This is the other side of the table facing players. The holder here has options drawn from the hardback rules for more freeform universal effects from boons, banes, chaos stars and comets.
I have them on display to encourage creativity by players.
There is also a home made oversize "action card" that summarizes the First Aid skill.
The round chits at bottom are range markers. Below the range label is the manoeuvre cost to get close and above to move further away.
Finally here is an image of "my side" of the table. You can see a Full Night's Rest summary in action card format, standups I will be using and the stack of action cards for the NPC's. For particular NPC's there are with the NPC card and a yellow sticky fastened to display underneath allows noting current ACE budget for the "card NPC".
I use the d6's to keep track of the number of henchmen in groups or sometimes to assign events randomly.
I will post some images of "event/encounter" cards sometime soon.
Things I like about Warhammer tend to relate back to the central fact that it elegantly embodies things from both traditional games and indie games - giving the outcomes of those approaches simply.
Criticals and other traditional "roll on table" matters - now without the table. By creating sets of cards to draw from with attention to the frequency with which different ones occur, the same effect as rolling is created but with the card, you take the card and put it with character and have the information to apply without writing anything down. This works for random insanities, diseases or spell miscasts.
Multivariate outcomes - simple resolution systems are Success/Failure, a bit more complex adds Critical Success and Critical Failure. Indie games have explored more complex resolutions that track narrative fiction's complexity better. Polaris is an example of this where "Yes" and "No" can be "Yes and", "No and", but also "Yes, but", "No, however".. You can lose the duel but impress the noblewoman who was watching anyway. You can win the duel but strike her as a cad. The system doesn't lecture about this but its "success/failure // boon/bane // comet/chaos star" system allows exactly this kind of outcome.
A flexible system - the stress/fatigue as well as wounds approach of the system allows gaming horror scenarios, races, chess matches - all sorts of situations can be reflected beyond a fight.
Of course, perhaps it's my time of life - being 48. I'm not up for a power-fantasy game any more. A game about accumulating aches and pains, mental quirks, corruption, in a grim, perilous world bound for ruin. Somehow, that just seems about right.
A year ago this August was when our table started playing Warhammer 3rd Edition and the table is still enjoying it. As GM, I don't feel the fatigue that killed D&D for me.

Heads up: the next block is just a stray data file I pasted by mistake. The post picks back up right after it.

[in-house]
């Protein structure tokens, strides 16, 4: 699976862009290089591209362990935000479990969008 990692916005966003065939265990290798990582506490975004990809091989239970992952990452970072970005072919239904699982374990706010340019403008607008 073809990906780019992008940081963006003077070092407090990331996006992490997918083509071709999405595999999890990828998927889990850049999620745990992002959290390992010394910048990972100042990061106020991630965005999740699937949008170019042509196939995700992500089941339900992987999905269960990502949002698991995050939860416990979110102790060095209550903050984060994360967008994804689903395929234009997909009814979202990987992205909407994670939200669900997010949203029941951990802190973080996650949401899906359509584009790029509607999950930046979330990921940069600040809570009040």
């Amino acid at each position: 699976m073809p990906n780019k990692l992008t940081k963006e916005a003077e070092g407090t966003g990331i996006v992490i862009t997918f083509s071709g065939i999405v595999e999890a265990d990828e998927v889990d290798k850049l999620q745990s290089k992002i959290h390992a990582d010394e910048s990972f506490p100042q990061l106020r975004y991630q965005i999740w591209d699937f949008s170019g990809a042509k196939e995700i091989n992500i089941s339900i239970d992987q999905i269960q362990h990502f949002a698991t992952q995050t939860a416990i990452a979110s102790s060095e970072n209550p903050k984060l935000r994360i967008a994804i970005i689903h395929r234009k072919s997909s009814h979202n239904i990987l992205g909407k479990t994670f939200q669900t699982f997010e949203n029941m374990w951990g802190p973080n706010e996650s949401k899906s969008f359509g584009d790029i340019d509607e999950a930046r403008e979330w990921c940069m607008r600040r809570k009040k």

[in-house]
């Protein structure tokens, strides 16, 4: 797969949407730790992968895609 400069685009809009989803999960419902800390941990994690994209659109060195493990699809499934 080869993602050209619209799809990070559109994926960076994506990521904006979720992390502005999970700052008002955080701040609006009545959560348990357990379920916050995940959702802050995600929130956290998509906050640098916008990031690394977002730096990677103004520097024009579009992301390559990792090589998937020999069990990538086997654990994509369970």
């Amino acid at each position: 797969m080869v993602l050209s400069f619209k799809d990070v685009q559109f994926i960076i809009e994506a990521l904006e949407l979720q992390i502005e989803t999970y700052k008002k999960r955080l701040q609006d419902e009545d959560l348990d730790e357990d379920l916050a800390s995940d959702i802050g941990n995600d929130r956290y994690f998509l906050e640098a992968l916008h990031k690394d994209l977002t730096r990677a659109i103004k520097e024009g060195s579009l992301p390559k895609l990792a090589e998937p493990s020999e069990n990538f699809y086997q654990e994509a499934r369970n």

I admit that's part of the less frequent posting to my blog. "How to do this right" was more an issue with D&D than with Warhammer and was creating more grist for blog posts.
I've also found a love of the pre-written Warhammer setting material unlike what I've experienced with other potted settings. Mostly I've always run "my own world" or a heavily revised version of a pre-written setting (the Al'Qadim setting for D&D). Something about "the Old World" appeals to me as written and I've yet to feel a need to change anything. It supports adventures without feeling hokier than intended. Its creators' fondness for puns and in-jokes is amusing without detracting from seriousness of threats (e.g., the von Saponatheim family name, which when said out loud with right inflection sounds like the start to a fairy tale).
FFG has issued hardback books which present rules a bit better than the original boxed sets did. This does create lots of "should I get hardbacks or boxed set with other components, or both" confusion and discussion on boards. I admit, I'm a completionist and have all of it, even the app for iPad (iPhone really) to roll dice if needed. For the game's long term greater appeal, I think they need to redo a "starter box set" to bring the best of those things together.
The "fiddly bits" are still fine - though we use coloured gaming stone counters for many of them rather than the cardboard chits provided with game for more distinct looks.
I'm at last starting to feel comfortable enough with rules etc. that I can start exploring part of the game that originally attracted me more, reading narrative and roleplay results into the dice pools beyond dictated success. I'm trying to encourage player creativity allowing it with spends from fortune point pools. If these aspects of play develop more, the game may start to look more like an indie game such as Fate or Universalis.
- Current Location:Canada, Toronto
- Current Mood: chipper
After over 15 sessions of play, our table is continuing to enjoy Warhammer Fantasy Roleplay 3rd Edition.
As GM I find the system easier to use and prep in than D&D was, Players seem to find running and improving PC's easier - no looking up stuff in books.
Still not seeing as much roleplaying of characters as I would like but seeing more than previously.
The "warhammerisms" are also very present in system and I find I like that flavour over a generic system. The critical wounds, madnesses and diseases, the flavour of the careers for characters, the names of monster actions and the flavour of them (the troll vomit attack and the goblins stick 'em with pointy end - I'm just waiting for the "they don't like it up 'em" action for use with pikes).